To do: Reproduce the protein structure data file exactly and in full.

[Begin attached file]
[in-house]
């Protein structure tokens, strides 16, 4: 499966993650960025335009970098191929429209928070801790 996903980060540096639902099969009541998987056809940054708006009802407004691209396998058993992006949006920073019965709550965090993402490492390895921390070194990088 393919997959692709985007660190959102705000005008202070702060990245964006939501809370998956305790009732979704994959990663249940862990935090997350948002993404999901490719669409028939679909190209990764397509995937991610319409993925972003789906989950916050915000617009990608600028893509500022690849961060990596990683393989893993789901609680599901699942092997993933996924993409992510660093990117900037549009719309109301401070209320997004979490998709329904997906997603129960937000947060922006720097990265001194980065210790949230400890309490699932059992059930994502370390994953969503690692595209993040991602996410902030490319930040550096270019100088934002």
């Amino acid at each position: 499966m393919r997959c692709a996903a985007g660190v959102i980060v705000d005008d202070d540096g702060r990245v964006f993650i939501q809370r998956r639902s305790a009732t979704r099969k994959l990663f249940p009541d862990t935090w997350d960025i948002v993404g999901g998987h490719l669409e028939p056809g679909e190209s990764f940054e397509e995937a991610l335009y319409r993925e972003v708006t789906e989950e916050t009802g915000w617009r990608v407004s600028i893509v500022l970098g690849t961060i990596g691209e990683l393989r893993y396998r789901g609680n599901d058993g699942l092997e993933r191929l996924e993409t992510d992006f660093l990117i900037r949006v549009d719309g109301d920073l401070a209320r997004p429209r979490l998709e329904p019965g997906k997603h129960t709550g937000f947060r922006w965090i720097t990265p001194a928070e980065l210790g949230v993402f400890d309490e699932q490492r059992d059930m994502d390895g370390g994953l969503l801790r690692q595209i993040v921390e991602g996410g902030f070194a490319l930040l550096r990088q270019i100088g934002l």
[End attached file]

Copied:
[in-house]
């Protein structure tokens, strides 16, 4: 499966993650960025335009970098191929429209928070801790 996903980060540096639902099969009541998987056809940054708006009802407004691209396998058993992006949006920073019965709550965090993402490492390895921390070194990088 393919997959692709985007660190959102705000005008202070702060990245964006939501809370998956305790009732979704994959990663249940862990935090997350948002993404999901490719669409028939679909190209990764397509995937991610319409993925972003789906989950916050915000617009990608600028893509500022690849961060990596990683393989893993789901609680599901699942092997993933996924993409992510660093990117900037549009719309109301401070209320997004979490998709329904997906997603129960937000947060922006720097990265001194980065210790949230400890309490699932059992059930994502370390994953969503690692595209993040991602996410902030490319930040550096270019100088934002």
């Amino acid at each position: 499966m393919r997959c692709a996903a985007g660190v959102i980060v705000d005008d202070d540096g702060r990245v964006f993650i939501q809370r998956r639902s305790a009732t979704r099969k994959l990663f249940p009541d862990t935090w997350d960025i948002v993404g999901g998987h490719l669409e028939p056809g679909e190209s990764f940054e397509e995937a991610l335009y319409r993925e972003v708006t789906e989950e916050t009802g915000w617009r990608v407004s600028i893509v500022l970098g690849t961060i990596g691209e990683l393989r893993y396998r789901g609680n599901d058993g699942l092997e993933r191929l996924e993409t992510d992006f660093l990117i900037r949006v549009d719309g109301d920073l401070a209320r997004p429209r979490l998709e329904p019965g997906k997603h129960t709550g937000f947060r922006w965090i720097t990265p001194a928070e980065l210790g949230v993402f400890d309490e699932q490492r059992d059930m994502d390895g370390g994953l969503l801790r690692q595209i993040v921390e991602g996410g902030f070194a490319l930040l550096r990088q270019i100088g934002l």